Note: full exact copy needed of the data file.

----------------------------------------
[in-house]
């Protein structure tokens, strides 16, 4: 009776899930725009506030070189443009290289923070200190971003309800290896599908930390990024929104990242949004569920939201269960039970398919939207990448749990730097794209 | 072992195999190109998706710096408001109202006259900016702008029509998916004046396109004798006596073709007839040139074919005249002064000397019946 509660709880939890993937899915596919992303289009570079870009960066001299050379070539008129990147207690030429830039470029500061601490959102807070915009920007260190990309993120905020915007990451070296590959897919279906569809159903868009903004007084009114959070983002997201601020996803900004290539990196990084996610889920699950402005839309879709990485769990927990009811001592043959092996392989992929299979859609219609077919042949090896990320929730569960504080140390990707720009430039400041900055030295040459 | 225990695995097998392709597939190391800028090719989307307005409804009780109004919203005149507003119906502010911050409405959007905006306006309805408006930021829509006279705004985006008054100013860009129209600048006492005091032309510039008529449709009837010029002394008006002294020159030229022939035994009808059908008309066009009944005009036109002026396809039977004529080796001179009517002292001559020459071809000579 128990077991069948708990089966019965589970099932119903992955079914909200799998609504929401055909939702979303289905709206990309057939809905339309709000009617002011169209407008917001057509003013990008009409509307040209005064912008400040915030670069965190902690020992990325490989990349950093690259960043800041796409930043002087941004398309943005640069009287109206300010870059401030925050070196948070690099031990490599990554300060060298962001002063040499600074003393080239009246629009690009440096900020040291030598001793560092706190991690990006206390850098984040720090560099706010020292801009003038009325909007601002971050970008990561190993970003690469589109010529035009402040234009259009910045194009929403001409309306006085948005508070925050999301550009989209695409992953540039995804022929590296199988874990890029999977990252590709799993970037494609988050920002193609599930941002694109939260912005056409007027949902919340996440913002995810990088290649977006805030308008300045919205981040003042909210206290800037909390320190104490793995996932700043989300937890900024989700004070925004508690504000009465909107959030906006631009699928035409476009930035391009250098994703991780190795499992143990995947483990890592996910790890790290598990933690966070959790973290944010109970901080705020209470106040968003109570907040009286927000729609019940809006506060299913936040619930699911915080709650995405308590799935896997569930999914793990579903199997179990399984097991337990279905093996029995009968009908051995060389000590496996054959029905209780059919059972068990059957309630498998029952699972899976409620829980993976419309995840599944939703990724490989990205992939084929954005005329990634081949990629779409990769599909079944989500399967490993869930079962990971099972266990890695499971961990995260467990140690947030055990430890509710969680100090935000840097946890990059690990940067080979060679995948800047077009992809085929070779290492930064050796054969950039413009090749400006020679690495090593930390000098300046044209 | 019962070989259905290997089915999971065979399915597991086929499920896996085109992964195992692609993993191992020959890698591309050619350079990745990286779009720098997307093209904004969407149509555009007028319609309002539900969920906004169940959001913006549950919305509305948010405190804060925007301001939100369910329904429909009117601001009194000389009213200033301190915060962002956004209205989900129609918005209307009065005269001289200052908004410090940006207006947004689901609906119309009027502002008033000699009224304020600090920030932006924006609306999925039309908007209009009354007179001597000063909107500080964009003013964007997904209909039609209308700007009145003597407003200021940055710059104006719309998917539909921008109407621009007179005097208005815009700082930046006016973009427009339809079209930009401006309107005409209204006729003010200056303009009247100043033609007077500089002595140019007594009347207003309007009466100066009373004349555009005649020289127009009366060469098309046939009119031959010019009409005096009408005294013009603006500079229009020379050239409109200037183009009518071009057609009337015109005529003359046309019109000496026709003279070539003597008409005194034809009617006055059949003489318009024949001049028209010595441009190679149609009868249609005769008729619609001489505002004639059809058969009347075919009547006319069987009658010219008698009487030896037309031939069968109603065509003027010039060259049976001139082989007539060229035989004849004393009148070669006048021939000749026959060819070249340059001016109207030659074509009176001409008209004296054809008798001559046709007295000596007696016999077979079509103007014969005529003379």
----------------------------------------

[in-house]
């Protein structure tokens, strides 16, 4: 009776899930725009506030070189443009290289923070200190971003309800290896599908930390990024929104990242949004569920939201269960039970398919939207990448749990730097794209 | 072992195999190109998706710096408001109202006259900016702008029509998916004046396109004798006596073709007839040139074919005249002064000397019946 509660709880939890993937899915596919992303289009570079870009960066001299050379070539008129990147207690030429830039470029500061601490959102807070915009920007260190990309993120905020915007990451070296590959897919279906569809159903868009903004007084009114959070983002997201601020996803900004290539990196990084996610889920699950402005839309879709990485769990927990009811001592043959092996392989992929299979859609219609077919042949090896990320929730569960504080140390990707720009430039400041900055030295040459 | 225990695995097998392709597939190391800028090719989307307005409804009780109004919203005149507003119906502010911050409405959007905006306006309805408006930021829509006279705004985006008054100013860009129209600048006492005091032309510039008529449709009837010029002394008006002294020159030229022939035994009808059908008309066009009944005009036109002026396809039977004529080796001179009517002292001559020459071809000579 128990077991069948708990089966019965589970099932119903992955079914909200799998609504929401055909939702979303289905709206990309057939809905339309709000009617002011169209407008917001057509003013990008009409509307040209005064912008400040915030670069965190902690020992990325490989990349950093690259960043800041796409930043002087941004398309943005640069009287109206300010870059401030925050070196948070690099031990490599990554300060060298962001002063040499600074003393080239009246629009690009440096900020040291030598001793560092706190991690990006206390850098984040720090560099706010020292801009003038009325909007601002971050970008990561190993970003690469589109010529035009402040234009259009910045194009929403001409309306006085948005508070925050999301550009989209695409992953540039995804022929590296199988874990890029999977990252590709799993970037494609988050920002193609599930941002694109939260912005056409007027949902919340996440913002995810990088290649977006805030308008300045919205981040003042909210206290800037909390320190104490793995996932700043989300937890900024989700004070925004508690504000009465909107959030906006631009699928035409476009930035391009250098994703991780190795499992143990995947483990890592996910790890790290598990933690966070959790973290944010109970901080705020209470106040968003109570907040009286927000729609019940809006506060299913936040619930699911915080709650995405308590799935896997569930999914793990579903199997179990399984097991337990279905093996029995009968009908051995060389000590496996054959029905209780059919059972068990059957309630498998029952699972899976409620829980993976419309995840599944939703990724490989990205992939084929954005005329990634081949990629779409990769599909079944989500399967490993869930079962990971099972266990890695499971961990995260467990140690947030055990430890509710969680100090935000840097946890990059690990940067080979060679995948800047077009992809085929070779290492930064050796054969950039413009090749400006020679690495090593930390000098300046044209 | 019962070989259905290997089915999971065979399915597991086929499920896996085109992964195992692609993993191992020959890698591309050619350079990745990286779009720098997307093209904004969407149509555009007028319609309002539900969920906004169940959001913006549950919305509305948010405190804060925007301001939100369910329904429909009117601001009194000389009213200033301190915060962002956004209205989900129609918005209307009065005269001289200052908004410090940006207006947004689901609906119309009027502002008033000699009224304020600090920030932006924006609306999925039309908007209009009354007179001597000063909107500080964009003013964007997904209909039609209308700007009145003597407003200021940055710059104006719309998917539909921008109407621009007179005097208005815009700082930046006016973009427009339809079209930009401006309107005409209204006729003010200056303009009247100043033609007077500089002595140019007594009347207003309007009466100066009373004349555009005649020289127009009366060469098309046939009119031959010019009409005096009408005294013009603006500079229009020379050239409109200037183009009518071009057609009337015109005529003359046309019109000496026709003279070539003597008409005194034809009617006055059949003489318009024949001049028209010595441009190679149609009868249609005769008729619609001489505002004639059809058969009347075919009547006319069987009658010219008698009487030896037309031939069968109603065509003027010039060259049976001139082989007539060229035989004849004393009148070669006048021939000749026959060819070249340059001016109207030659074509009176001409008209004296054809008798001559046709007295000596007696016999077979079509103007014969005529003379």